When I am not in power, I demand of you who are in power all possible liberties, because you believe in liberty; when I get into power, you shall have no liberties at all, because I do not believe in liberty. Veuillot was in religion what Frick is in political economy,—a believer in liberty for himself and his immediate allies, and in slavery for everybody else. Neither the Veuillots nor the Fricks have any use whatever for a society based throughout on equal liberty. Now when a man goes into a struggle in this Napoleonic style and in the course of it gets a knock-down blow, it is going too far to ask an Anarchist, a believer in equal liberty, to sympathize with or approve this would-be despot simply because at a particular moment in his struggle for unequal liberty he happens to defend a liberty which equal liberty recognizes.(158 ¶ 3)
But, Mr. Bilgram tells me, these union laborers are also struggling for unequal liberty; why then sympathize with them? True enough; and their claim to sympathy is greatly lessened by their abominable authoritarianism. If it will comfort Mr. Bilgram, I take pleasure in assuring him that, if the time ever comes when these trade-union employes are thoroughly on top with their hands fastened upon their employers’ throats, and when in consequence the employes begin to wax fat and the employers to grow wan and thin, much of my sympathy will be transferred from the employes to the employers. When both parties to a fight are wrong, whatever sympathy is felt goes naturally to the one that suffers most. Apart from this friendly feeling for the under dog, however, there is another consideration which mitigates the offense of the labor authoritarians as compared with that of the capitalist authoritarians. The latter, for the most part in knavery, set up authority as a weapon of aggression; the former, for the most part in ignorance and following the latter’s example, resort to authority originally as a weapon of defense. The difference is considerable.(158 ¶ 4)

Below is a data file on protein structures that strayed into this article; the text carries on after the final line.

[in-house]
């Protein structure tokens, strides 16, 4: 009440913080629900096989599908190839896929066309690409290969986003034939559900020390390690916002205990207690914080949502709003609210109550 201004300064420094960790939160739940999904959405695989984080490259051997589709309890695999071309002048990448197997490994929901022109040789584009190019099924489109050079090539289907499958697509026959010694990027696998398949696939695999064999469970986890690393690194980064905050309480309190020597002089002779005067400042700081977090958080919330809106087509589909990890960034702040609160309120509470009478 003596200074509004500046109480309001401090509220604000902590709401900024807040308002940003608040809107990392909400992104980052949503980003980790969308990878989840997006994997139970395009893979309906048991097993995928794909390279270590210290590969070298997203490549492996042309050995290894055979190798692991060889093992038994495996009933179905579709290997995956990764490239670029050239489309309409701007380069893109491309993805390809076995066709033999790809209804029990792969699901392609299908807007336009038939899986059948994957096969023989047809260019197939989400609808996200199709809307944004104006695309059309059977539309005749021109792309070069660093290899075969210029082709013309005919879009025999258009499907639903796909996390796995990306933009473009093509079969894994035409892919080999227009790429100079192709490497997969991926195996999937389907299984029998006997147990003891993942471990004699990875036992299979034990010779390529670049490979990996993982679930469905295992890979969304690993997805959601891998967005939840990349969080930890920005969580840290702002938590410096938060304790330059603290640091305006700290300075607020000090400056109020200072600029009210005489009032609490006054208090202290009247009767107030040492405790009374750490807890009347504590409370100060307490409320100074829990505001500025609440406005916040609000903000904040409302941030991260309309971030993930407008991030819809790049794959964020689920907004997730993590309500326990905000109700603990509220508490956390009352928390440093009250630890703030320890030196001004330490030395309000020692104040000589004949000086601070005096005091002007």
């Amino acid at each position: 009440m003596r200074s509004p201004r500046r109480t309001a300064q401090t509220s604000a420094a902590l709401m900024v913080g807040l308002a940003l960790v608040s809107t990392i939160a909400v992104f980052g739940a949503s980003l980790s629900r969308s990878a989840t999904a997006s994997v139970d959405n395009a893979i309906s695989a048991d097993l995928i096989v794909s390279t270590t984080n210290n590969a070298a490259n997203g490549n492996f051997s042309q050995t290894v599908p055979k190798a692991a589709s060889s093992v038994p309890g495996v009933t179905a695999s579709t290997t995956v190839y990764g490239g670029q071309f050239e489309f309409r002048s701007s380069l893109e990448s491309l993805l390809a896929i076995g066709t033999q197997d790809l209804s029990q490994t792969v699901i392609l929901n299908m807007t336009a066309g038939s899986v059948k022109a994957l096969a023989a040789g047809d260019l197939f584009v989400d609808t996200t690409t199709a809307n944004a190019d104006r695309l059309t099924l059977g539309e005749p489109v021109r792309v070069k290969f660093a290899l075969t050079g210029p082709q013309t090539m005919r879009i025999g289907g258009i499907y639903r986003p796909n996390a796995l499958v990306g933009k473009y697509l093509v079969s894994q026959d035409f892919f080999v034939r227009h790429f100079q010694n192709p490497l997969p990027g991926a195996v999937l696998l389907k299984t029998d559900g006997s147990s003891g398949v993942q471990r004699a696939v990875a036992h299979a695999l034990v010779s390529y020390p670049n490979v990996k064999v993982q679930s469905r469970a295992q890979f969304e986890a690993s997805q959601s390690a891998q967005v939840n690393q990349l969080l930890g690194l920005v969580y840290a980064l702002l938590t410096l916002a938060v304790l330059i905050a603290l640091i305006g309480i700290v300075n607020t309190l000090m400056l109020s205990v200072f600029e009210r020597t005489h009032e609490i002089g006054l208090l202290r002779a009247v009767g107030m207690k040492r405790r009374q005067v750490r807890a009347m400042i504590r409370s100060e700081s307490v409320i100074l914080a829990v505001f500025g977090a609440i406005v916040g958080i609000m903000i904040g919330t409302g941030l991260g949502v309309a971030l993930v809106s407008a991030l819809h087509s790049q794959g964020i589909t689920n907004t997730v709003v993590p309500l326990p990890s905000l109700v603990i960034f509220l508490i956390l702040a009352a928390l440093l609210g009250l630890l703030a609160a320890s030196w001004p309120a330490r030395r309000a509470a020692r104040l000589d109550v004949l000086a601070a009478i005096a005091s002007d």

Mr. Bilgram and I agree almost to a dot as to what constitutes the true solution of the difficulties at Homestead and of nearly all other labor difficulties whatsoever. I agree with him too that, if the workmen knew the remedy, they could apply it very quickly and effectively. But I do not think that the ignorance of the workmen implies a similar and equal ignorance on the part of the employers. For one thing, the employers, as a rule, are men of superior education and intellect. And for another thing, the creators of a scheme of aggression are much less likely to be innocent of evil intent than the victims. To be sure, there are many exceptions, and I have said nothing to the contrary. I am just as certain, for instance, that the employer, Hugo Bilgram, is not a knave as I am that Dana and Frick are knaves. If there were no such exceptions then, as Mr. Bilgram says, the situation would be hopeless. It is on these exceptions that my hope rests. All the employers are not knaves, and all the workmen are not such fools that they cannot acquire wisdom; and because of these two facts I see Light and Liberty ahead.(158 ¶ 5)